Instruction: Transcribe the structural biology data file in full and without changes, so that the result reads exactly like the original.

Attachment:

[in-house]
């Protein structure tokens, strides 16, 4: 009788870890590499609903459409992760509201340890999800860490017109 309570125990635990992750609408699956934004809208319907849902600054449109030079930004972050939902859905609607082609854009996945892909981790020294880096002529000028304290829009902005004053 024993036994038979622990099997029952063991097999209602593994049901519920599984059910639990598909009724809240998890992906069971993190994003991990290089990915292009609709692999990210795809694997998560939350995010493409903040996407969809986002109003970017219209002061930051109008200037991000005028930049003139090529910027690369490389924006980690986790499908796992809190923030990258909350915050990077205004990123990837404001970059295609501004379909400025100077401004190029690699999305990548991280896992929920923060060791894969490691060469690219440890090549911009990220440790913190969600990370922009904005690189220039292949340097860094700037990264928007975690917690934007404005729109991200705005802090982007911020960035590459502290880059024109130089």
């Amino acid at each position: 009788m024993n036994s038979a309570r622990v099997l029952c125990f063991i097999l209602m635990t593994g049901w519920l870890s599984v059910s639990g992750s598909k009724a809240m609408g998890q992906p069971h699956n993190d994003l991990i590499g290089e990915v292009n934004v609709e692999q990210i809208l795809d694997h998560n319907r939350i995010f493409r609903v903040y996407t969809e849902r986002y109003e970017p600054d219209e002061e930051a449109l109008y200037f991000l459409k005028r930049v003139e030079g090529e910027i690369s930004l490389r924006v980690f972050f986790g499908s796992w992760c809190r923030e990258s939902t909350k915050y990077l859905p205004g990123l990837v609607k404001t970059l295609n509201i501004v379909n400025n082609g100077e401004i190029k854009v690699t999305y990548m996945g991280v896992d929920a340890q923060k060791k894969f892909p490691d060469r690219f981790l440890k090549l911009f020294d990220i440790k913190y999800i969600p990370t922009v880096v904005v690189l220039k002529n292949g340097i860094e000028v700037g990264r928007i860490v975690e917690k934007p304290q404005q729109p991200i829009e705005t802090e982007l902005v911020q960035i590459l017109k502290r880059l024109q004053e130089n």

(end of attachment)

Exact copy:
[in-house]
């Protein structure tokens, strides 16, 4: 009788870890590499609903459409992760509201340890999800860490017109 309570125990635990992750609408699956934004809208319907849902600054449109030079930004972050939902859905609607082609854009996945892909981790020294880096002529000028304290829009902005004053 024993036994038979622990099997029952063991097999209602593994049901519920599984059910639990598909009724809240998890992906069971993190994003991990290089990915292009609709692999990210795809694997998560939350995010493409903040996407969809986002109003970017219209002061930051109008200037991000005028930049003139090529910027690369490389924006980690986790499908796992809190923030990258909350915050990077205004990123990837404001970059295609501004379909400025100077401004190029690699999305990548991280896992929920923060060791894969490691060469690219440890090549911009990220440790913190969600990370922009904005690189220039292949340097860094700037990264928007975690917690934007404005729109991200705005802090982007911020960035590459502290880059024109130089």
């Amino acid at each position: 009788m024993n036994s038979a309570r622990v099997l029952c125990f063991i097999l209602m635990t593994g049901w519920l870890s599984v059910s639990g992750s598909k009724a809240m609408g998890q992906p069971h699956n993190d994003l991990i590499g290089e990915v292009n934004v609709e692999q990210i809208l795809d694997h998560n319907r939350i995010f493409r609903v903040y996407t969809e849902r986002y109003e970017p600054d219209e002061e930051a449109l109008y200037f991000l459409k005028r930049v003139e030079g090529e910027i690369s930004l490389r924006v980690f972050f986790g499908s796992w992760c809190r923030e990258s939902t909350k915050y990077l859905p205004g990123l990837v609607k404001t970059l295609n509201i501004v379909n400025n082609g100077e401004i190029k854009v690699t999305y990548m996945g991280v896992d929920a340890q923060k060791k894969f892909p490691d060469r690219f981790l440890k090549l911009f020294d990220i440790k913190y999800i969600p990370t922009v880096v904005v690189l220039k002529n292949g340097i860094e000028v700037g990264r928007i860490v975690e917690k934007p304290q404005q729109p991200i829009e705005t802090e982007l902005v911020q960035i590459l017109k502290r880059l024109q004053e130089n």